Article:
Updated: May 20, 2022
I wanted to write about how things were when I was growing up. I wanted to write about that tricky old horse, and about Black Bess—who was scarierthan any scary movie you’ve seen—okay Alien was a little scarier. I wanted to write about my cousins, about being kids together. But I found as this was just after the Twin Towers were downed, that it was impossible to write just parts of that time.
Summer’s End was drawn from a family drama that I wasn’t actually present for. Living halfway across the country, I heard about it from a cousin who was part of the tripodal relationship of the story:
In order to know more about how everybody felt, I wrote this story from each kids point of view. Then I settled back on the point of view I’d started out with, because Grace hadn’t yet made up her mind about how she felt. She was the right character to listen to if I wanted to know more about this experience.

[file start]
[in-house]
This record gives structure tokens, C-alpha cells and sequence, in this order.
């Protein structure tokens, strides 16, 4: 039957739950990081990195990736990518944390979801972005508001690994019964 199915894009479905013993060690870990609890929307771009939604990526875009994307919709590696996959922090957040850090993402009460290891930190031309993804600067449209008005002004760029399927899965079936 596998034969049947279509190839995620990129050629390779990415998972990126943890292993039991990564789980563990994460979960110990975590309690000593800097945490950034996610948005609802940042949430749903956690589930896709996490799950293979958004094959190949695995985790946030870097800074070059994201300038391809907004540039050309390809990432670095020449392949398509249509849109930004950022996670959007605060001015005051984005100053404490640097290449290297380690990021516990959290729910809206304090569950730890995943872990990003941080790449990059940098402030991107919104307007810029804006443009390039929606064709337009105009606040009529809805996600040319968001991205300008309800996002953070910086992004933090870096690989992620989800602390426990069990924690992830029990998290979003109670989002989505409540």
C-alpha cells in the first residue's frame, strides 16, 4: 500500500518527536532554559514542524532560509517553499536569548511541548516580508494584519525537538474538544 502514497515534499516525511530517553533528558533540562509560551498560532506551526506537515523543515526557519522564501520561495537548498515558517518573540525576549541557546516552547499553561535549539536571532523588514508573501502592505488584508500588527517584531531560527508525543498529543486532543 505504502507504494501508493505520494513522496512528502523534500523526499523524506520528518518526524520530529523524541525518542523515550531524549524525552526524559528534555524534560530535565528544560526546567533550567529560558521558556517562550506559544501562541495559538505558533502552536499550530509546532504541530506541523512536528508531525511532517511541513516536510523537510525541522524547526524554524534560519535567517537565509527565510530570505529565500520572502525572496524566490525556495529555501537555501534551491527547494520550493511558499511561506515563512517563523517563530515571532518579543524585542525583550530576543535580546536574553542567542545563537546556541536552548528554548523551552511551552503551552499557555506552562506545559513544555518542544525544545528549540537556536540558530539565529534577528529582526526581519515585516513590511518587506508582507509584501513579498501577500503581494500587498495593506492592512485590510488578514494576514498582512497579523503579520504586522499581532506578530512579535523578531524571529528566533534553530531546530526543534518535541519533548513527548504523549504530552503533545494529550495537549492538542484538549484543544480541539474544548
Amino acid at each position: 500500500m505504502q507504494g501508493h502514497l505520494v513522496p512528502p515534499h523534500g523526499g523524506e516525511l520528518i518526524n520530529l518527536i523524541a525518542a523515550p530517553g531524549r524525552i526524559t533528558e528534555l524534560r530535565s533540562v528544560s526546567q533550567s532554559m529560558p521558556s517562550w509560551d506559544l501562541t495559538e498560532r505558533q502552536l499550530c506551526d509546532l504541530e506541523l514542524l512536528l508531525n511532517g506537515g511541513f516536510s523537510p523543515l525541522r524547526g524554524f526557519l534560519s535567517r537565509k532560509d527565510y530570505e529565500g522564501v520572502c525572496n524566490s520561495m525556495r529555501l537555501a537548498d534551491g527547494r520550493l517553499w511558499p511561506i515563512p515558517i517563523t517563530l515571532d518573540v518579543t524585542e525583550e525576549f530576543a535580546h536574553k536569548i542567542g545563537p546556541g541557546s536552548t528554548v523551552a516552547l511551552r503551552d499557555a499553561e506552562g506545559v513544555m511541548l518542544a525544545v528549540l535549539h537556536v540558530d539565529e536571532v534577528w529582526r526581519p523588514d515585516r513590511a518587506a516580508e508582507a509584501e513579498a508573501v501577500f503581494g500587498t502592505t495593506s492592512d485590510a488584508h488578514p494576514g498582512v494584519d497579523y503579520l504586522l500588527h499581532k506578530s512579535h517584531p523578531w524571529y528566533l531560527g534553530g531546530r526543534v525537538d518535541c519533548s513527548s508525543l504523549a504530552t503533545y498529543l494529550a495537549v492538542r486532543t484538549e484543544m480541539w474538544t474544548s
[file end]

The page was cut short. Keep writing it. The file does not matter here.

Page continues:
Also, I found that some writing I’d done before had a place in this book. That was an interesting experience for me. It felt like I’d wanted to write about that before, but hadn’t found the right book to put it in until this book. In fact, I’m still not sure this was the right book. But I’m finished with that piece of writing.
What I wish I had known how to do was put all three points of view in this one book. Divide it into parts or something. All writers are still learning, that’s the problem of being a writer. We don’t know it all. Ever.
Of all the books I’ve written, this is the one I most want to rewrite. I won’t do that, but what I will do one day, is write a book from three points of view. When I feel I know how to do it. I think I’ll start with a book with two points of view and work my way up.